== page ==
Young but Stubborn

Friday, July 12, 2013


Dear Patrick: I am pretty new to sex. I'm really glad I decided to start having sex with my boyfriend, but I want to be smart and protect myself from pregnancy or an infection. He says he is faithful to me, but we are only 19; who knows what might happen if we had a fight and then he went out and had too much to drink or something? I tried using birth control pills but they made me gain a lot of weight, and I got very depressed. Besides, they do not protect you from things like herpes and AIDS. So I want to use condoms and spermicide. But he is having a lot of trouble getting used to condoms. He complains that they are the wrong size, he can't feel anything, and he doesn't like the way they look. He also says they are awkward to use and interfere with being “spontaneous.” I have just kept insisting that we use them anyway, but I am getting tired of having these arguments. What can I say or do to get past this conflict? Sex feels the same to me whether we use condoms or not. It took me a long time to lose the extra weight I had put on, so I don't want to go back to the pill, even though it was no effort at all—for him!


If I was a 19-year-old guy who was getting regular sex, I don't think I'd complain so much. He ought to be thanking his lucky stars. Oh, well, some people just don't know how good they have it. I'm glad at least one of you is smart enough to insist on protection. I wish more straight men understood how much birth control pills can wreak havoc on a woman's hormones, emotions, and physical size. Not to mention the increased risk of strokes and heart attacks! Condoms are the only birth control method that offer protection from sexually-transmitted infections (STIs), and they are often free at family planning clinics or treatment centers for STIs.

            I do understand that using a barrier takes something away from the sexual experience. For many of us, if we can get all of our senses involved in sex, the experience becomes more intense. The lack of skin-to-skin contact can be a psychological as well as a physical downer. But knowing you don't have to panic the day after a sexual encounter does a lot to make up for that. So does the extra staying power you can get from using a condom. I would rather stretch out the encounter and make my partner come a bunch of times than have sex for five minutes, even if it's an intense five minutes. You might want to remind him that when he lasts longer, you enjoy sex more (if that's  true), and make him feel like a bit of a stud. If he is worried that using condoms somehow makes him unmanly, a little flattery might fix the problem.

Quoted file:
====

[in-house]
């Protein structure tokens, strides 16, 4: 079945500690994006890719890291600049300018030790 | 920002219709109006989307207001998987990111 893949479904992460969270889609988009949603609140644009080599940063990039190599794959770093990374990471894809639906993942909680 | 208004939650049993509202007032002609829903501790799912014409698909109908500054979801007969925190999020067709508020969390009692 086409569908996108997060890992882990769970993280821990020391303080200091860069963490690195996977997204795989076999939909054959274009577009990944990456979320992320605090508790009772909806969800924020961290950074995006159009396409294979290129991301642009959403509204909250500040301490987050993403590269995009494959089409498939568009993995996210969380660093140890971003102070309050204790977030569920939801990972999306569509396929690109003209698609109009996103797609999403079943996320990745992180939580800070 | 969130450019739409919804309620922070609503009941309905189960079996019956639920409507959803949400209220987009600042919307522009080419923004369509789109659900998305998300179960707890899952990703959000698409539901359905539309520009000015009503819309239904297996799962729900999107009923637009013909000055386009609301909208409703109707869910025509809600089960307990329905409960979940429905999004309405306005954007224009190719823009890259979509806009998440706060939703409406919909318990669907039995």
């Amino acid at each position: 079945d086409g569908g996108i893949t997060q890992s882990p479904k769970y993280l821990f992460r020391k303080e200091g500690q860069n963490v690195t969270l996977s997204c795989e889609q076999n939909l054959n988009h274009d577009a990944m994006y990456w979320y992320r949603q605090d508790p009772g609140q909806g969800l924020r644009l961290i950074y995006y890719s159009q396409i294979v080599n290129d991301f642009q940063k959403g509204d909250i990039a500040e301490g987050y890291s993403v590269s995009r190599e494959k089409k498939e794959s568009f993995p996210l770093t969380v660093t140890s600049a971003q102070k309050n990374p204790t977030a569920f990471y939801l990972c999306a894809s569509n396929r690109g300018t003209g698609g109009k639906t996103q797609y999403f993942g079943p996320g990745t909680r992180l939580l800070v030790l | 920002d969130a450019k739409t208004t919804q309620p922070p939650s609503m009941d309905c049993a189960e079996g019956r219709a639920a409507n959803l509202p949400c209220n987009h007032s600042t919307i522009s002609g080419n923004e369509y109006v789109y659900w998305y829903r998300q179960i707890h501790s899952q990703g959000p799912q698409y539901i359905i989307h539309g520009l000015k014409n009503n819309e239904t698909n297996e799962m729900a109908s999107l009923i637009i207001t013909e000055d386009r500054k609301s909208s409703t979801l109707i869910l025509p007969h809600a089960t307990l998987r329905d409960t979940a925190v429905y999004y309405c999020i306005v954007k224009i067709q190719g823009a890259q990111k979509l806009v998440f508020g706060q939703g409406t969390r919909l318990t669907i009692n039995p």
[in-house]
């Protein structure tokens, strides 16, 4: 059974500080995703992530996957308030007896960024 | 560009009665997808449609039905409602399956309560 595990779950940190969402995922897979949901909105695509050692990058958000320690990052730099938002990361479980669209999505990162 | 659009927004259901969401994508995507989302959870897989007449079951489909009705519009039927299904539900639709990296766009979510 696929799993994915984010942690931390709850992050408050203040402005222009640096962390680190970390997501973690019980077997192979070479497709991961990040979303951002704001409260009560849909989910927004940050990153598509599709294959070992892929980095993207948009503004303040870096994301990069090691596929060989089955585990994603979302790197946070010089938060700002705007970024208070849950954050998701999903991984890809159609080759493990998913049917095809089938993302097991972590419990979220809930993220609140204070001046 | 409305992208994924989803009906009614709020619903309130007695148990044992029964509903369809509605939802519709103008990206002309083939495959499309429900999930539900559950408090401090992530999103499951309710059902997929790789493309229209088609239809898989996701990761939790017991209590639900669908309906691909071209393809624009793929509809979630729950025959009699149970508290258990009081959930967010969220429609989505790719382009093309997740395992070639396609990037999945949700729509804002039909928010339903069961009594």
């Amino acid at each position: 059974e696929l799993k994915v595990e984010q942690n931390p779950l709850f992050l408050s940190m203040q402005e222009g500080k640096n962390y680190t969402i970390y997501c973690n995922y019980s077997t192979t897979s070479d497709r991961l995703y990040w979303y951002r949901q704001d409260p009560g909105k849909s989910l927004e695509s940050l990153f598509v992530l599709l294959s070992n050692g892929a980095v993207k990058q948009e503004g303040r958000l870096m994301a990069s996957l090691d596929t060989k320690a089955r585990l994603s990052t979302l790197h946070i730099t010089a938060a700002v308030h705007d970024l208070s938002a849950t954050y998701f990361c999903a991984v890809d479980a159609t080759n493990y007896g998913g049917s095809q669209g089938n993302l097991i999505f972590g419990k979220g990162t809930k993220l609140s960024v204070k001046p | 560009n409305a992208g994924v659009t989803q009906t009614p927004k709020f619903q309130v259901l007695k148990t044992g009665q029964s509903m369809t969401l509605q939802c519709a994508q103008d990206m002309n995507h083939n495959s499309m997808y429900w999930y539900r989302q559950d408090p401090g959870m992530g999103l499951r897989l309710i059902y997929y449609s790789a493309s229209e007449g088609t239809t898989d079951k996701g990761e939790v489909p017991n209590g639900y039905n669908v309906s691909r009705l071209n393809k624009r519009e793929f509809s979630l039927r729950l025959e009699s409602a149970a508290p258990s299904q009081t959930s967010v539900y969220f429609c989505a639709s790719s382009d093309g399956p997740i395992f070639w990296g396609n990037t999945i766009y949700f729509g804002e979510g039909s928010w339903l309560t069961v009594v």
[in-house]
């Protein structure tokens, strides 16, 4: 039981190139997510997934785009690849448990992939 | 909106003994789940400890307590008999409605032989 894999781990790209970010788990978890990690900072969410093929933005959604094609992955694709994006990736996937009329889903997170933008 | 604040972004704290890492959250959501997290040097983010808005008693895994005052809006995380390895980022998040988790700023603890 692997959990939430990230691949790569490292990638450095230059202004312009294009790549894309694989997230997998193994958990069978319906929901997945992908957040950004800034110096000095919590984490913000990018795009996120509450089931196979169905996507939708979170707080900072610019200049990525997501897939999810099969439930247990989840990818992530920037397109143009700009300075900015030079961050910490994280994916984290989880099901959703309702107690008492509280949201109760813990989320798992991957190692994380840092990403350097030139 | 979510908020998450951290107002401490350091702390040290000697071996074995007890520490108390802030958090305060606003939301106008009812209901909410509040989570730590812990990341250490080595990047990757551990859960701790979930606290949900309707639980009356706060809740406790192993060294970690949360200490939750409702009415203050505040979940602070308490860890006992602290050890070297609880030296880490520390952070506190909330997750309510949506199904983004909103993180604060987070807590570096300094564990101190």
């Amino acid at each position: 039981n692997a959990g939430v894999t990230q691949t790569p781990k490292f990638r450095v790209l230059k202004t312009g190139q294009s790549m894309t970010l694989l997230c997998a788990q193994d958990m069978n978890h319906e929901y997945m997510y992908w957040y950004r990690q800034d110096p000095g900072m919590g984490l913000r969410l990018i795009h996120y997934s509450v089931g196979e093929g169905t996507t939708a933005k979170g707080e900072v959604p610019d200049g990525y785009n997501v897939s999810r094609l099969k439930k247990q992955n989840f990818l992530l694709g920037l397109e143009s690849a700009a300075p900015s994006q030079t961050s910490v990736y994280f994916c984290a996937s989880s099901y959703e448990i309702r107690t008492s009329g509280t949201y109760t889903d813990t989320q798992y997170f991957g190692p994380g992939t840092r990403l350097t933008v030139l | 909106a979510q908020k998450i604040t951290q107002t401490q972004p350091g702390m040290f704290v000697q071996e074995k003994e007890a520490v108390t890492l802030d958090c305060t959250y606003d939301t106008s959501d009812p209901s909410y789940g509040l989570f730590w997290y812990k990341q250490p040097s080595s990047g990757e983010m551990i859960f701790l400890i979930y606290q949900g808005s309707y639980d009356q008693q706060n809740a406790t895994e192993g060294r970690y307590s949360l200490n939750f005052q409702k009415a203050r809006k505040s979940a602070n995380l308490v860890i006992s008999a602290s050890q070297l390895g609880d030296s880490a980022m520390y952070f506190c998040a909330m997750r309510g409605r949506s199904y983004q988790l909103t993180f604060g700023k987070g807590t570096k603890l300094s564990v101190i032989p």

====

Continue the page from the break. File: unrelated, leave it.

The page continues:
Experimenting with different kinds of rubbers might also help. Condoms are now available made out of four different substances--”natural lamb” condoms made out of animal tissue, latex, polyurethane (a kind of plastic), and polyisoprene, synthetic latex that lacks the proteins that can make some people develop an allergy. The lambskin condoms have tiny pores that might allow disease-causing microorganisms to slip through, so they are only recommended for preventing pregnancy for monogamous couples. But some guys really like their larger size and the way they feel. And there is no proof, so far, that STIs can navigate their way through the walls of a lambskin condom. They can be used with oil- or water-based condoms, unlike latex, which requires water-based products only. Latex is very stretchy and can be made so thin that they are almost see-through. This supposedly allows warmth and sensation to reach the sensitive skin of the penis. Polyurethane condoms developed when there was concern about a sharp increase in latex allergies. They are not very stretchy, but they are even thinner than latex, and they can be used with both oil- band water-based lubricants. The polyisoprene condoms are pretty new but we know they offer protection against sperm and viruses. They require water-based lube. Some men say they are softer than plastic or latex, and stretchy enough to create a pleasurable fit.

            Let your boyfriend know that you care about his issues. Getting different brands and sizes of condoms may result in a product he likes more than what you are using now. Make sure to use lubricant inside of the condom as well as outside.

            There are two different  strategies for keeping your erection and enjoying sex while wearing a condom. The first, and most popular, technique is to find a condom that is as thin as it can be without breaking, and get a very tight fit. This supposedly makes it feel better. But another strategy is to use the condom the same way you would use your foreskin, if you had one. The foreskin's original purpose, before Western civilization went gaga for circumcision, was to move up and down over the penis, providing stimulation in addition to the wonderful feeling of moving in and out of one's partner. Some guys like a looser-fitting condom, if they can be persuaded to try one, because it actually provides more stimulation.